Digital Music Needs to Make Connections
Listeners can enjoy music at home or on the go, but they still face limitations in how they access it. Those limitations were at the heart of the panel discussion "Music Anywhere, Anytime, on any Device" at the Digital Music Forum in New York City. While the panel description said the panelists would discuss "The next wave of connected devices," they mostly looked at the inaccessibility of today's music services.
Right now, music exists in content cul-de-sacs, said Stephen Dupont, director of sales for Gracenote: pockets of files that can't talk to each other. There's no tool that can combine information from a listener's online music service and locally stored library to suggest new artists and songs that the listener would enjoy, he said.
"Innovation drives fragmentation," said Finbar O'Hanlon, CEO of Linius, explaining the current fractured state of the digital music industry. Adam Powers, the senior director of technology for Rovi, said that there were lots of opportunities for consolidation in the fragmented market, while Thomas Meyer, the marketing director of Sonos, said that consumers wanted easy playback of their music, and if the service vendors weren't going to do it, then it was up to the device-makers.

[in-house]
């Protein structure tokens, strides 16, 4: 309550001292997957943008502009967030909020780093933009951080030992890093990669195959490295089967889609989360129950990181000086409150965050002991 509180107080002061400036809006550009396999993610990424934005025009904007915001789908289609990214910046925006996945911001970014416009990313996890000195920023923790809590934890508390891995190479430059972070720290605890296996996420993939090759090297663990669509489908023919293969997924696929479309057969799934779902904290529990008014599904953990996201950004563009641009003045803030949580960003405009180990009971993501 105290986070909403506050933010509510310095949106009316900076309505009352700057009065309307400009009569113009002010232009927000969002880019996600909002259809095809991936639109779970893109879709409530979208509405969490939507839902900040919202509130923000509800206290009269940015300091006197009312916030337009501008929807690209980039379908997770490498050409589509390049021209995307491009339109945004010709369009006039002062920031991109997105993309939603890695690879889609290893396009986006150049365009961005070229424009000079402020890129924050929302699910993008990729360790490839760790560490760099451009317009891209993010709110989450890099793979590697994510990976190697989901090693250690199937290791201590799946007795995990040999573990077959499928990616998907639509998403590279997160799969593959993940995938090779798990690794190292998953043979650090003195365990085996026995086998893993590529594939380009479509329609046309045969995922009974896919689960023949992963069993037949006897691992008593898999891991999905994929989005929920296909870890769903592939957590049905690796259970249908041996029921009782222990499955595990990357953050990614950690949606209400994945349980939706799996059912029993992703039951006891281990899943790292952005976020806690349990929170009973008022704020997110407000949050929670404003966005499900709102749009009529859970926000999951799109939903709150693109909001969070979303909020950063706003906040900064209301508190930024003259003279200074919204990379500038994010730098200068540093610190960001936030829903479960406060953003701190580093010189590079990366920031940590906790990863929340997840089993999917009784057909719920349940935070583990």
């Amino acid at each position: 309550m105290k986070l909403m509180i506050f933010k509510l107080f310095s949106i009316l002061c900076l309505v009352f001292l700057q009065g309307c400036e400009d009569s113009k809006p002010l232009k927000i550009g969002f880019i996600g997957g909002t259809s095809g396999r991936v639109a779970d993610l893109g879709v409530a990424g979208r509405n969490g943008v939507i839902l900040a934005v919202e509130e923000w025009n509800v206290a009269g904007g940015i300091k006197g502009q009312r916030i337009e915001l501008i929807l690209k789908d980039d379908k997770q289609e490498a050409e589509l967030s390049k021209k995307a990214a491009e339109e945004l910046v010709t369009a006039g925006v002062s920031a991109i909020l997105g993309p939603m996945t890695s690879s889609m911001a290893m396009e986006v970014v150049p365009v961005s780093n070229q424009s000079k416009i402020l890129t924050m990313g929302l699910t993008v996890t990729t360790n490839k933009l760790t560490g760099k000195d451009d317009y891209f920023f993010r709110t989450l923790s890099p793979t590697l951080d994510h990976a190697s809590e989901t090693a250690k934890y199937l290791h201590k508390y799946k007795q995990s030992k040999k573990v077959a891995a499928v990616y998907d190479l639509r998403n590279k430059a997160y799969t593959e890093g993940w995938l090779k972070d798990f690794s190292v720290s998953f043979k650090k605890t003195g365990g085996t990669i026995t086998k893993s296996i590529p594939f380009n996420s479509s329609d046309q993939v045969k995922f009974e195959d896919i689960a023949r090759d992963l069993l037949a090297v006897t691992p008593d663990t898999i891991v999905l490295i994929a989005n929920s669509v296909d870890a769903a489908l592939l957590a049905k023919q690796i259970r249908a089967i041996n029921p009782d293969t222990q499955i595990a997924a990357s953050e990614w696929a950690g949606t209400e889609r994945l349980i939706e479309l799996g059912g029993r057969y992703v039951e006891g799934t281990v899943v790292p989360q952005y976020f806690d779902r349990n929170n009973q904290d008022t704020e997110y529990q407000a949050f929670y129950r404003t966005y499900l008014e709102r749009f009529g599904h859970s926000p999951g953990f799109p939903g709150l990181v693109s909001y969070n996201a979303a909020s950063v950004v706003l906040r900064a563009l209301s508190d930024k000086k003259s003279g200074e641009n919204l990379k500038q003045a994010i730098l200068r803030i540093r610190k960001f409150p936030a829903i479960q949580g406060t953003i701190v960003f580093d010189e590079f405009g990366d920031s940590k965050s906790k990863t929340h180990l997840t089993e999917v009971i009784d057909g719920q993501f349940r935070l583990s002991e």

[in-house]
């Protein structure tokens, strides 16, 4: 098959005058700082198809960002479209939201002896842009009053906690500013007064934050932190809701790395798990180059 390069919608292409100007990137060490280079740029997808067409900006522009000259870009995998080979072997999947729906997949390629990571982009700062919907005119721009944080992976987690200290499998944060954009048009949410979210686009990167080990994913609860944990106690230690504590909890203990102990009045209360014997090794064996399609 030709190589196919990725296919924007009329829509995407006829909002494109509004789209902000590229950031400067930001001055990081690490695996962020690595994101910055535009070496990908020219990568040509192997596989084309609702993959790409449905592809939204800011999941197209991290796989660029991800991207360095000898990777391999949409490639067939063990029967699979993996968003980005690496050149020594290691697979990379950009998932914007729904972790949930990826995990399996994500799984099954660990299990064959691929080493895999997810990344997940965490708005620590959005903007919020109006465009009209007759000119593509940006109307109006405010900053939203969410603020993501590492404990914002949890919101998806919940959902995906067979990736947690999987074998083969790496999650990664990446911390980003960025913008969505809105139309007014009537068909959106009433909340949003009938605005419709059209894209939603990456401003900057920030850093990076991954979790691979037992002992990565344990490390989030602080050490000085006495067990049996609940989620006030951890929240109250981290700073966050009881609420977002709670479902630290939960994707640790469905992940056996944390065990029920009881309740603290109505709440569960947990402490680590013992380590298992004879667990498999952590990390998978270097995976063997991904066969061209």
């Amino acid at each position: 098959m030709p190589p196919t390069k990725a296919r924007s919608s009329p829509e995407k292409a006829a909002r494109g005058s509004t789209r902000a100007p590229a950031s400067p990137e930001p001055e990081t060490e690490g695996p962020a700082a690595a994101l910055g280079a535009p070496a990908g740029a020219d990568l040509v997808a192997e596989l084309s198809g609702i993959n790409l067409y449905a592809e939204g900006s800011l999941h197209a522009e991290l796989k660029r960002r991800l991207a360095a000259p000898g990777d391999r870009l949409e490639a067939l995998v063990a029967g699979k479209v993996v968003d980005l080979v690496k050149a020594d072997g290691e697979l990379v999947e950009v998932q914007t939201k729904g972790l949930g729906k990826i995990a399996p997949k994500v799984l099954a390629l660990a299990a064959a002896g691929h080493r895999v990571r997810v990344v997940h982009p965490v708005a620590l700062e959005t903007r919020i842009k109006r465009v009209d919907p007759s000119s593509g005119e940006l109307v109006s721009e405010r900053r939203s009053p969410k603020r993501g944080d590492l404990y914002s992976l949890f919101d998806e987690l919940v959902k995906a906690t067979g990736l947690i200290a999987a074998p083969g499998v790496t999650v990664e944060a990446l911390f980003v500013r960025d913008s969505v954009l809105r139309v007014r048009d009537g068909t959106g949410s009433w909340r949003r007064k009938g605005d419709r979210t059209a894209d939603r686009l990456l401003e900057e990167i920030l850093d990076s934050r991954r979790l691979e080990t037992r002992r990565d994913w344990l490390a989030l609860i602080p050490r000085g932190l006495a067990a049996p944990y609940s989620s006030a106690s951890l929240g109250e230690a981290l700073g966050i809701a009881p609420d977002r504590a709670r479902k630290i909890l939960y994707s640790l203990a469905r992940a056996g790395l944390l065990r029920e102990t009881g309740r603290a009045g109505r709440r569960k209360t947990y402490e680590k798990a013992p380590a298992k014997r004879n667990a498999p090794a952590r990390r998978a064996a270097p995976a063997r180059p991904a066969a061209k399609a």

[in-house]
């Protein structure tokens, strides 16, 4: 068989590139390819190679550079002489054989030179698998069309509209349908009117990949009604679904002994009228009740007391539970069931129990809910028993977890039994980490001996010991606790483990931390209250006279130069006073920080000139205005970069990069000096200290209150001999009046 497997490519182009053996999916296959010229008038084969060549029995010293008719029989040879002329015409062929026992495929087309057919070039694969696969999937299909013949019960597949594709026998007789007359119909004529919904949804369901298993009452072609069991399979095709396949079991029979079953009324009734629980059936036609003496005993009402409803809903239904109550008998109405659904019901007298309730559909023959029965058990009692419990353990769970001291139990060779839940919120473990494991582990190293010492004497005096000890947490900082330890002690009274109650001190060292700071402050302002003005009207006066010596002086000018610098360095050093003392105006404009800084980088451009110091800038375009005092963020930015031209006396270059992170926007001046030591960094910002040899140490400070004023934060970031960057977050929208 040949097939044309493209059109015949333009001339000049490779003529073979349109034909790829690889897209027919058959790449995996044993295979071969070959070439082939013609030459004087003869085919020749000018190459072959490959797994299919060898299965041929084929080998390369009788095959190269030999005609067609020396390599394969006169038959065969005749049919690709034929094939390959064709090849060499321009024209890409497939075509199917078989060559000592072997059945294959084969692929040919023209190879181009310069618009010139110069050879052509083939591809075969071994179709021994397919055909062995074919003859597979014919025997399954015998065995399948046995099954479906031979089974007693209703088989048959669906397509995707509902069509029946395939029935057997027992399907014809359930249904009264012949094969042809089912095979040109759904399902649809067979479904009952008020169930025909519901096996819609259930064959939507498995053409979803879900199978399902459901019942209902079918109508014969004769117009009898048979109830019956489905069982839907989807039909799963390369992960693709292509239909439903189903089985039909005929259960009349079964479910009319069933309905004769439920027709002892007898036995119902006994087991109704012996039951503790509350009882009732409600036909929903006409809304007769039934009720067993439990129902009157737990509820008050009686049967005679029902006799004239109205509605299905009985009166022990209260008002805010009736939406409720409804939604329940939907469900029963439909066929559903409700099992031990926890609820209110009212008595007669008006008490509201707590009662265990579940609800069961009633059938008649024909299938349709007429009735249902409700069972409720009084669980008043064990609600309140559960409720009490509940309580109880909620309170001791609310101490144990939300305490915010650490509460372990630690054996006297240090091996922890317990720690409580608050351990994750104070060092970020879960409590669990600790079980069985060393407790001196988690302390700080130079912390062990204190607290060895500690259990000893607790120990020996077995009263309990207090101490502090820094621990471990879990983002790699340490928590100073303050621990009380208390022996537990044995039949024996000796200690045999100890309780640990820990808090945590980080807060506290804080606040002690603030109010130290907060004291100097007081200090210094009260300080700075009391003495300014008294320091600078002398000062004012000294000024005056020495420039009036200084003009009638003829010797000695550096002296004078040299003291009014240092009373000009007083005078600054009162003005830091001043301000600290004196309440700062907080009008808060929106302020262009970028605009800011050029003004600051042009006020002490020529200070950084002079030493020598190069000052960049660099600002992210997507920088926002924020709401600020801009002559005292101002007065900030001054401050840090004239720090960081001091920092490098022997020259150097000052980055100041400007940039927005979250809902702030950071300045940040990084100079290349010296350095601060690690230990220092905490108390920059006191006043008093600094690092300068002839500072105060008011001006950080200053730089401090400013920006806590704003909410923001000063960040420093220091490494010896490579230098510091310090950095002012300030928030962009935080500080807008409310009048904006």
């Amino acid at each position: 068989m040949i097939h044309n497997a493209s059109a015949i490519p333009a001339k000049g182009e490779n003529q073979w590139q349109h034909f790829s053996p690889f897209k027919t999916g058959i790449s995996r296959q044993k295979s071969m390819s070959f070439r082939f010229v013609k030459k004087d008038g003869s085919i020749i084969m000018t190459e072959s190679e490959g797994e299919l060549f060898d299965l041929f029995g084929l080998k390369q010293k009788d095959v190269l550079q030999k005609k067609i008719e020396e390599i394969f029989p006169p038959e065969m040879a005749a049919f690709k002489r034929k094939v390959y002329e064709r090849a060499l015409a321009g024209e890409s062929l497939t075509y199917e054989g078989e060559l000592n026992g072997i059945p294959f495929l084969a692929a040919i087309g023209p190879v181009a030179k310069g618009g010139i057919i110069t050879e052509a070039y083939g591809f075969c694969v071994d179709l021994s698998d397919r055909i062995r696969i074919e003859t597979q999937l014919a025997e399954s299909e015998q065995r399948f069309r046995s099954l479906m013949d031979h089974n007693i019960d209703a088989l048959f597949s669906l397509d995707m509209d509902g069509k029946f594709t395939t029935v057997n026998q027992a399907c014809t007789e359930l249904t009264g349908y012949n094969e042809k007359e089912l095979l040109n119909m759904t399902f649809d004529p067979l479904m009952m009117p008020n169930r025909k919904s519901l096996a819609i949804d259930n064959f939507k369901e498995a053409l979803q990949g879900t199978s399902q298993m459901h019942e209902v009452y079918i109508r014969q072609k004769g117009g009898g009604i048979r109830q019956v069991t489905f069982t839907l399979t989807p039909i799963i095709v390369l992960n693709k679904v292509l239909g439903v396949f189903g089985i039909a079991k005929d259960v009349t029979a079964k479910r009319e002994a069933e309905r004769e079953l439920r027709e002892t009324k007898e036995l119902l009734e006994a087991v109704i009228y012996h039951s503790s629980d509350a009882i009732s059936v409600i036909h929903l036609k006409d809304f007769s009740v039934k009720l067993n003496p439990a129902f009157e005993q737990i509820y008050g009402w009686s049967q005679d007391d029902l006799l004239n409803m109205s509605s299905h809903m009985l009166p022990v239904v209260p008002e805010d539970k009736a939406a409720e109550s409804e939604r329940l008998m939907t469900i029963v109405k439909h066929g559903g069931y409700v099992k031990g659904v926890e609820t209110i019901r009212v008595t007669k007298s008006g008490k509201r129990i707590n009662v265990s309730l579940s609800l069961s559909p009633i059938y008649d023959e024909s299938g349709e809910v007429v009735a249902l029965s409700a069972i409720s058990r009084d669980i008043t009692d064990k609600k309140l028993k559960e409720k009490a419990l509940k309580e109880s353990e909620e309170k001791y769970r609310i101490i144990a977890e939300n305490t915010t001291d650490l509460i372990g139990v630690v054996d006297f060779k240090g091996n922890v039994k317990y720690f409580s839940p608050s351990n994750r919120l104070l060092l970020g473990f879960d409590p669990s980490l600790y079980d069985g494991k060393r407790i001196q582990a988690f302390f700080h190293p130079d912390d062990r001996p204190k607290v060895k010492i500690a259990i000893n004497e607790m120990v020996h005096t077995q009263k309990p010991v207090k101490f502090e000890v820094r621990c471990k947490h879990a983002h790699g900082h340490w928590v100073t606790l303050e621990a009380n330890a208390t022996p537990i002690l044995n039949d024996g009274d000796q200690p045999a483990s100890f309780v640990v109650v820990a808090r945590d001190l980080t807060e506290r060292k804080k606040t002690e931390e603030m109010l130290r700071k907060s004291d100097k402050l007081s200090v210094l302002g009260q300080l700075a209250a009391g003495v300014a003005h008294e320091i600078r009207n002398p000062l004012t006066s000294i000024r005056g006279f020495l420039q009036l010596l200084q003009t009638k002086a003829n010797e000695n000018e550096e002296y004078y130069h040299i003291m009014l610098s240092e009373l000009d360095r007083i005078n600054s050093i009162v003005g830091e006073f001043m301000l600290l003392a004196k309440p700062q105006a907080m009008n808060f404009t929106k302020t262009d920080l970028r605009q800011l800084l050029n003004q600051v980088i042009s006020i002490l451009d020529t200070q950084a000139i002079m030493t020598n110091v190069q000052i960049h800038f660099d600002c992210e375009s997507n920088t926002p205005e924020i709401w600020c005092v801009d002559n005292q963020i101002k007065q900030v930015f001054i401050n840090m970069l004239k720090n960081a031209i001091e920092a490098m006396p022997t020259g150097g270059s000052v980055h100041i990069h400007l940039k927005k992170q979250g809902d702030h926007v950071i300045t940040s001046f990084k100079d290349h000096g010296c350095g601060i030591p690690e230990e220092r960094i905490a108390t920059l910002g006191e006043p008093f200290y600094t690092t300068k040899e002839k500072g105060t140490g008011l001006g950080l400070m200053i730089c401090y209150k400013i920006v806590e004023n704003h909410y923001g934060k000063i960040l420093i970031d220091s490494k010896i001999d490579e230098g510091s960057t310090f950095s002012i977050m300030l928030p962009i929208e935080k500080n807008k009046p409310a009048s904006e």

Educating consumers about what services are available is a challenge, said Brian McGarvey, the marketing director for Rhapsody. He's started using the term "on-demand," because the cable companies have done a good job of explaining to the public what it means.
When asked where he saw the digital music market going in ten years, McGarvey said that ease-of-use was crucial, and that he thought a combination of digital radio and on-demand music would win out. Meyer said that enjoying music would be as simple in ten years as turning on a light switch, and that consumers would have easy access to any music on the planet. Dupont said that he planned on being retired by then.
Still in their infancy, digital music companies struggle for licensing deals and new customers.